a po-
etic stanza
of five lines with two, four,
six, eight, and two syllables in
each line

Developed by Adelaide Crapsey (1878-1914) in poems such as:


These be
Three silent things
The falling snow.. the hour
Before the dawn.. the mouth of one
Just dead.

Laurel in the Berkshires

And coral! Oh, I'll
Climb the great pasture rocks
And dream me mermaid in the sun's
Gold flood.

Hints for Good Cinquains:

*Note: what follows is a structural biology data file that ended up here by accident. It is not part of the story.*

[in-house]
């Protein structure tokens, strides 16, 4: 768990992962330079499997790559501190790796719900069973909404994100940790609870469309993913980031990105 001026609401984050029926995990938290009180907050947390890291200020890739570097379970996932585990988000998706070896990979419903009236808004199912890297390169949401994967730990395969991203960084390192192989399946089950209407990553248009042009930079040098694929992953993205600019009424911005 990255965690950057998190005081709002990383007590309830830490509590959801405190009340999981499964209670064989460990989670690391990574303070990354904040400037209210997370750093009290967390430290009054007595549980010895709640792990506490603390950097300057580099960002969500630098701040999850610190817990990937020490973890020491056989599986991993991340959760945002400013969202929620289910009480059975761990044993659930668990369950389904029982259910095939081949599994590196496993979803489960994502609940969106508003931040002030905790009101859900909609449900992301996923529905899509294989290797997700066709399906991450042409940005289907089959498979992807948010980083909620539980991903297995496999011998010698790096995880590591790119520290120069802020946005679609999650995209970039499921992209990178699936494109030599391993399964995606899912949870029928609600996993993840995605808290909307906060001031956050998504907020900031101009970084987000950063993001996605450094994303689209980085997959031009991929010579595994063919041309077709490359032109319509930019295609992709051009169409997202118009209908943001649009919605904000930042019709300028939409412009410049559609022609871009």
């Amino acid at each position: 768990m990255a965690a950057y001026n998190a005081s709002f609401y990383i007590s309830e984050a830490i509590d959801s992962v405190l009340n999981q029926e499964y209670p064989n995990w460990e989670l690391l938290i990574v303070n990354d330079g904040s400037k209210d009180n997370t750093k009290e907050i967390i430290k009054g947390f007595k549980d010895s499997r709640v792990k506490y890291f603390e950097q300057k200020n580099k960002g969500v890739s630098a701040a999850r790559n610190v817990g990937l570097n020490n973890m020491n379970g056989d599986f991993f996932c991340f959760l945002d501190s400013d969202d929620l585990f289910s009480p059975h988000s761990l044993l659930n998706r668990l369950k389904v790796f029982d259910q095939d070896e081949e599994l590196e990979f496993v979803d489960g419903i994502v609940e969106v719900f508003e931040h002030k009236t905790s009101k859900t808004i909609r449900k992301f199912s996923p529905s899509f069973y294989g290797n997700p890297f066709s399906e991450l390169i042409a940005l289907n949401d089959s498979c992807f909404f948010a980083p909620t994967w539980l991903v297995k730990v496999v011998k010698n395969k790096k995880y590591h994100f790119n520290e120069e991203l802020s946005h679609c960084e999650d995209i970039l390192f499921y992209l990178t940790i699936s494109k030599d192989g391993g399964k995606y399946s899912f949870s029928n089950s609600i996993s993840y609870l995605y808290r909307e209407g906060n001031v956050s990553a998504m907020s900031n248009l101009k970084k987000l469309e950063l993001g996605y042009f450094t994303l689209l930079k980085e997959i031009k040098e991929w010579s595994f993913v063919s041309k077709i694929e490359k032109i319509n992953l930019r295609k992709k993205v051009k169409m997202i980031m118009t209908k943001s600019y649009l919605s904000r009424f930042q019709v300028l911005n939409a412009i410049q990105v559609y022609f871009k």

1) Be playful, imaginative...even nonsensical.
2) Be concrete. Avoid grand statements about life or love or death or ...
3) Avoid strings of adjectives...unless they are really odd ones (as in my poem).
4) Let one line run on to the next.
5) Let your last line - those two little syllables - be surprising.
6) Ignore these hints.

Source: Handbook of Poetic Forms, Ron Padgett ed.

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